Tuesday, July 8, 2014

Myriador's Multiple Mistakes

As many of you may know, a company called Myriador published a series of D20 adaptions of several of the more popular Fighting Fantasy gamebooks for use with the Dungeons & Dragons 3rd Edition rules. These adaptions contradict the previously established lore numerous times. Under the guidance of 'FF Consultant' Dave Holt, the D20 adventures frequently ignore or change existing setting material in favour of making everything a bland and uninspired standard fantasy setting.

Here for your enjoyment (or not) are a list of some of these changes...

The Warlock of Firetop Mountain
  • The D20 series incorrectly claims that Gilford (a new village created for the adventure) is the starting town for the heroes. Warlock Magazine has previously established that this village was Anvil. In the end I included Gilford as another possible starting point in my AFF adaption (along with Haven, which was introduced in the Salamonis Gazette).

The Caverns of the Snow Witch
  • The Gnome cook in the Crystal Caverns has been changed to a human.

Deathtrap Dungeon
  • The settlement of Fang has been transformed from a sleepy river port into a bustling walled metropolis with a standing army and navy. 
  • The army of Fang contains an elite unit of Elven archers, despite Elves on Titan being portrayed as an insular, secretive folk that seldom leave the borders of their homelands.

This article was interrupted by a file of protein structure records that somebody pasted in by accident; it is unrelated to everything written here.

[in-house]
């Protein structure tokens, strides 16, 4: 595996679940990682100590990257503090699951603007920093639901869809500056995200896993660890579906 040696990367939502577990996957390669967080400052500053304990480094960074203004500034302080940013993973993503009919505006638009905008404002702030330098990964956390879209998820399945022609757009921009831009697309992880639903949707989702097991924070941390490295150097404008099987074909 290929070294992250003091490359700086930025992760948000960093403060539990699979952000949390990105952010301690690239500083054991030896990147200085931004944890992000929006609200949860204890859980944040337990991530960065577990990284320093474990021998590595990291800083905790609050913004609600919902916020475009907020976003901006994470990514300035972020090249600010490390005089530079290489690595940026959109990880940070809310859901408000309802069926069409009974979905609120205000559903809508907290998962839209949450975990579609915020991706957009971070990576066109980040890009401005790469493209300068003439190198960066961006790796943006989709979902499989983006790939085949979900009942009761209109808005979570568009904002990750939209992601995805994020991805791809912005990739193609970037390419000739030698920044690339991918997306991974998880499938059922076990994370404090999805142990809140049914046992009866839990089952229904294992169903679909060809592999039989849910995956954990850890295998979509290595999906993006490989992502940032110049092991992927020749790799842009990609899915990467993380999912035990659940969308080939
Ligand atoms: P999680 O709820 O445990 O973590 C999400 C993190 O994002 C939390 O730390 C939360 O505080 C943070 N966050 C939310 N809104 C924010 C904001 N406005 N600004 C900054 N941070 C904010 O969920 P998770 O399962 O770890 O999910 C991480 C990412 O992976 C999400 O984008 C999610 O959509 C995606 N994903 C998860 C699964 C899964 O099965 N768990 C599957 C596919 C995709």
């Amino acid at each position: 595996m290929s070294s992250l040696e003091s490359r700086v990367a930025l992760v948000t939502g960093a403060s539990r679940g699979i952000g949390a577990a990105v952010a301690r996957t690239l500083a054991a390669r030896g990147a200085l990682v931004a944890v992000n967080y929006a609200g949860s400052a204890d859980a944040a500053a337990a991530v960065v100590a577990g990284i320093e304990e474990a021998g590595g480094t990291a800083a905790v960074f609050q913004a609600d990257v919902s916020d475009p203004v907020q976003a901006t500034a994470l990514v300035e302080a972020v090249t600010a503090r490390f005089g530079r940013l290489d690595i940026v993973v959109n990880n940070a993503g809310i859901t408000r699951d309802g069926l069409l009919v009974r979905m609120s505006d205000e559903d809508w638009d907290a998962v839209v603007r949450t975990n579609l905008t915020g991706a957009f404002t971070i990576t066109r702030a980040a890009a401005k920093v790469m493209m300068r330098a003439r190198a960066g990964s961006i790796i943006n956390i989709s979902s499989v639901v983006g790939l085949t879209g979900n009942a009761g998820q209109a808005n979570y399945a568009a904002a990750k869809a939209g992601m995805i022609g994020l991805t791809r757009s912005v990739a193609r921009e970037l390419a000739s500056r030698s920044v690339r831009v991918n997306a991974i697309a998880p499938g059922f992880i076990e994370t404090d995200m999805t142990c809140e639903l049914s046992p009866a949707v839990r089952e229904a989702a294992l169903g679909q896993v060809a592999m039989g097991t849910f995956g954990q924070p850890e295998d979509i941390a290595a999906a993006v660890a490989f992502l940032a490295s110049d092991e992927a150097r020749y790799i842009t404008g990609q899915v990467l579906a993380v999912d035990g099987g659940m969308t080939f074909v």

The Shamutanti Hills
  • The village of Birritanti has been transformed into a much larger settlement than it was in the original Sorcery! series. According to the D20 adaption it now has huge guard-towers, a militia and a mayor. Steve Jackson has previously stated that the Sorcery! series was inspired by his travels through Nepal, but the D20 adaption has fully ignored this flavour, instead changing Birritanti into a standard medieval town.
  • Similarly, all through the D20 book the inhabitants of the hill villages have been given cliched fantasy names, again ignoring the Nepalese-inspired setting and flavour.

 Trial of Champions
  • The D20 book claims that Chadda Darkmane was the first hero to successfully navigate Deathtrap Dungeon, something that has been mentioned nowhere in previous books.
  • The Strider creature in the cave below the rope bridge has been changed into a human assassin whose name is Strider.
  • The Witch summons Stirges, a D&D monster that does not belong in the FF setting.
  • The Tusker is changed to a boar-headed Minotaur.
  • The Siren is changed to a Black Elf called Anistasial.

There are plenty more changes throughout the series, but this will give you a taste of the sacrifices (and plain bizarre choices) that Myriador made to conform the FF adventures to D&D standards. In the end I guess it was fortunate that they never ended up finishing the Sorcery! adaptions and butchering Crown of Kings.


  1. I have recently played 'Warlock....' for D&D 3.5. It's true it is very plain and savourless and I've forced to change several parts. The map is erroneus regarding dimensions (especially the size of some rooms). Maybe the only thing 'correct' is the final dragon: 50' long in the book is tooo much a challenge fot a character who have just defeated some goblins hours ago.
    PS I liked very much this blog of yours. A good initiative! Go on!

  2. The d20 adaptions, especially the Sorcery! ones, were a travesty. Complete disrespect for existing FF sources and settings. The names in the Sorcery! editions are perhaps the worst, most uninspired pile on rubbish I've ever seen, completely at odds with SJ's wonderfully evocative names and settings. Rant over!